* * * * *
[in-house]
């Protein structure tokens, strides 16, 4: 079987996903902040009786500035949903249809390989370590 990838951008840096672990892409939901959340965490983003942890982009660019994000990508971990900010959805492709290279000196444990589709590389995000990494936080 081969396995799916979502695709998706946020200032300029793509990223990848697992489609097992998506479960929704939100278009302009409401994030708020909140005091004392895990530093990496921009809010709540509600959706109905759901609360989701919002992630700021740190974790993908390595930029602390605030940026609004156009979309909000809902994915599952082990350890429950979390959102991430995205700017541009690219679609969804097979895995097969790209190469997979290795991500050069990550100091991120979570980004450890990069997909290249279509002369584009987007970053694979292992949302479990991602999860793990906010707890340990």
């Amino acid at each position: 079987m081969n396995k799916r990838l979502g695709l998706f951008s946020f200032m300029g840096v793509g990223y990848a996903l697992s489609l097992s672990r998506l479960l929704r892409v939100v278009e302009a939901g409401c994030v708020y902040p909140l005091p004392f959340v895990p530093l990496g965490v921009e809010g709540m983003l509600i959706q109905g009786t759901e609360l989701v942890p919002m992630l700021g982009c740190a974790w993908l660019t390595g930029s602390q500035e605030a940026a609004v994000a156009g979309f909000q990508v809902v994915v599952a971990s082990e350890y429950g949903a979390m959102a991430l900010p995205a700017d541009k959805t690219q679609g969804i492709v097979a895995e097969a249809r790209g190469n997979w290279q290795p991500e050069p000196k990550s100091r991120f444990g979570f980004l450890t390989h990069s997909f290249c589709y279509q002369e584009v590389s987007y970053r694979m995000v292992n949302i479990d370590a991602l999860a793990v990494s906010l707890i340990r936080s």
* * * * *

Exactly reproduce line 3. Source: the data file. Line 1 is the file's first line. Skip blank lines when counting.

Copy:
């Amino acid at each position: 079987m081969n396995k799916r990838l979502g695709l998706f951008s946020f200032m300029g840096v793509g990223y990848a996903l697992s489609l097992s672990r998506l479960l929704r892409v939100v278009e302009a939901g409401c994030v708020y902040p909140l005091p004392f959340v895990p530093l990496g965490v921009e809010g709540m983003l509600i959706q109905g009786t759901e609360l989701v942890p919002m992630l700021g982009c740190a974790w993908l660019t390595g930029s602390q500035e605030a940026a609004v994000a156009g979309f909000q990508v809902v994915v599952a971990s082990e350890y429950g949903a979390m959102a991430l900010p995205a700017d541009k959805t690219q679609g969804i492709v097979a895995e097969a249809r790209g190469n997979w290279q290795p991500e050069p000196k990550s100091r991120f444990g979570f980004l450890t390989h990069s997909f290249c589709y279509q002369e584009v590389s987007y970053r694979m995000v292992n949302i479990d370590a991602l999860a793990v990494s906010l707890i340990r936080s």